Mum is regularly woken in the night by panic attacks which bring on uncomfortable physical sensations that she takes so seriously she has been known to ring the paramedics (always unnecessarily). After many months I am still unable to get her to even entertain the notion of 'staying with the discomfort, just as it is'. Does a Buddhist have any tools (metta/prayer/mantras - sorry I don't know the words) to manifest/stir-up a change in someone else’s approach? Or do I have to work on cultivating my own acceptance of the situation - however resigned that might make me feel?

2 Answers 2


I'm sorry to hear about your mother's discomforts. I used to have similar panic attacks that would bring on hyperventilation, taking Xanax and in extreme cases calling the paramedics as well, even though I had studied Buddhism academically for many years and I "knew" it should be able to help me.

It was only when I actually started practicing in stead of studying the attacks subsided, mostly because I had learned to recognize their arising in my mind and the cascade of thoughts, feelings and physical reactions that followed out of them.

The best recommendation I can give you from personal experience is not to start with "staying with the discomfort", as this already requires a person to be able to "witness" the arising and setting of thoughts in the mind. I suggest you start with simple breath counting in a comfortable position and once she is comfortable doing this, ask your mother to observe the space in between thoughts. Doing so will allow these spaces to grow and allow your mom to see the arising of thoughts and sensations, in stead of them being constant and unstoppable, like we usually perceive them. Once you get to that stage, you can start focusing on "staying with" the discomfort, as she will no longer experience it as inevitably leading to the subsequent discomfort in her mind.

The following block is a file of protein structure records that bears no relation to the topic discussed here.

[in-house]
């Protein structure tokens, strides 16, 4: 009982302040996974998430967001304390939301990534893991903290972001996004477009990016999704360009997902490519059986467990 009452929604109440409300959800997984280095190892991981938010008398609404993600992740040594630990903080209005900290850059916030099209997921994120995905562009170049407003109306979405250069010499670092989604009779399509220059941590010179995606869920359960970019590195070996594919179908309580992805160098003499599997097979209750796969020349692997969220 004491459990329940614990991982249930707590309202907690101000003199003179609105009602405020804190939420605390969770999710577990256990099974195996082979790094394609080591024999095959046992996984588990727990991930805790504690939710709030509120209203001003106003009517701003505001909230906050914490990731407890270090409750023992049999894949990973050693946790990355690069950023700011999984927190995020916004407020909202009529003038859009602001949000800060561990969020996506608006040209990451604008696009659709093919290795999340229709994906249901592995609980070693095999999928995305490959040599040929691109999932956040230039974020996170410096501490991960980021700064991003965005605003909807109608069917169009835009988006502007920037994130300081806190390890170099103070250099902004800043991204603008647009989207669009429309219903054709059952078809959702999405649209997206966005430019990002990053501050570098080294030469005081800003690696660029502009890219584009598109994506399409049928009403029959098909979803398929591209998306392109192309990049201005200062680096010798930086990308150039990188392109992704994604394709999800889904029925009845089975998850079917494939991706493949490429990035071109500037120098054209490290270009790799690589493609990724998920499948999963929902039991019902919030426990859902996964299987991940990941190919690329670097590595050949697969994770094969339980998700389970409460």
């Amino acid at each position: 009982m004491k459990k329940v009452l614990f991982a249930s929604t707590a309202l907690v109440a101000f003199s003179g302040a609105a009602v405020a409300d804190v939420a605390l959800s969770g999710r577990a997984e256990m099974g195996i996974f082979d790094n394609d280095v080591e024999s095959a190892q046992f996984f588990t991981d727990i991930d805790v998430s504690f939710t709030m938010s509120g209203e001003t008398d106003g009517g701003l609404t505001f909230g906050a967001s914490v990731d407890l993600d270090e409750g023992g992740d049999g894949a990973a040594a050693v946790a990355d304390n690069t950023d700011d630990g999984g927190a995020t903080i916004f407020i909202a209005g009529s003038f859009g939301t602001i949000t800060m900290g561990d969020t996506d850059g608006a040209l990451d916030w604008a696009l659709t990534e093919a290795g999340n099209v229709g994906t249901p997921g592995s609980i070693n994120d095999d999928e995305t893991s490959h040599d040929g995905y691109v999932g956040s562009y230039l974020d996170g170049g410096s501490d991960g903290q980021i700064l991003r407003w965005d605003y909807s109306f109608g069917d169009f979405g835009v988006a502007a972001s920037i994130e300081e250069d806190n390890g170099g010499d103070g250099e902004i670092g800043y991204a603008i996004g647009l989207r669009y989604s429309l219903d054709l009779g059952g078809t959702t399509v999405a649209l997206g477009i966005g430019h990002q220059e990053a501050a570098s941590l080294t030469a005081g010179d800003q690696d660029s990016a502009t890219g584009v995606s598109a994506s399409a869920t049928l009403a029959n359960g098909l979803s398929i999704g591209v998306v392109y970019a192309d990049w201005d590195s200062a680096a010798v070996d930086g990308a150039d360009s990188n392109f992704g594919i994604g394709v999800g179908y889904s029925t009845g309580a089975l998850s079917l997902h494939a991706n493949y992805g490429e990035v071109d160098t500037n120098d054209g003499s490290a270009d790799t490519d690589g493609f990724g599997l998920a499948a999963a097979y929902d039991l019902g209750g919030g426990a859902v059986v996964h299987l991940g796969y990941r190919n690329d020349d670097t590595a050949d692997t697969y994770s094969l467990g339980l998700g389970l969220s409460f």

Hope this helps, best wishes to you and your mother.


Metta practice, toward all beings seriously, by heart, in action: The Healing Power of the Precepts. Once even right view and right thinking is established, there is no more falling into low states and the path to final liberation opened.

That's by the way the only way to pay the goodness of ones mother, parents back. Good if giving best try and walk the path in front to know it. Mudita, Nyom Robin.

That might be an answer to the text-part. As for the header, it does not really fit to the rest. So maybe good if dividing and make two questions.

One has actually not really any tool to "change" others as beings are heirs of there own actions at least. Much faith in you might help others to take of what you give (and provide just good). If having learned to read mind (formost your own), it might help to provide at more proper time, but also this has it's limits.

[Note: this is a gift of Dhamma, not thought for trade, stakes, exchanges or other gains subject toward decay and should be deleted if it's not giften to give in Dhammic conditions]

You must log in to answer this question.

Not the answer you're looking for? Browse other questions tagged .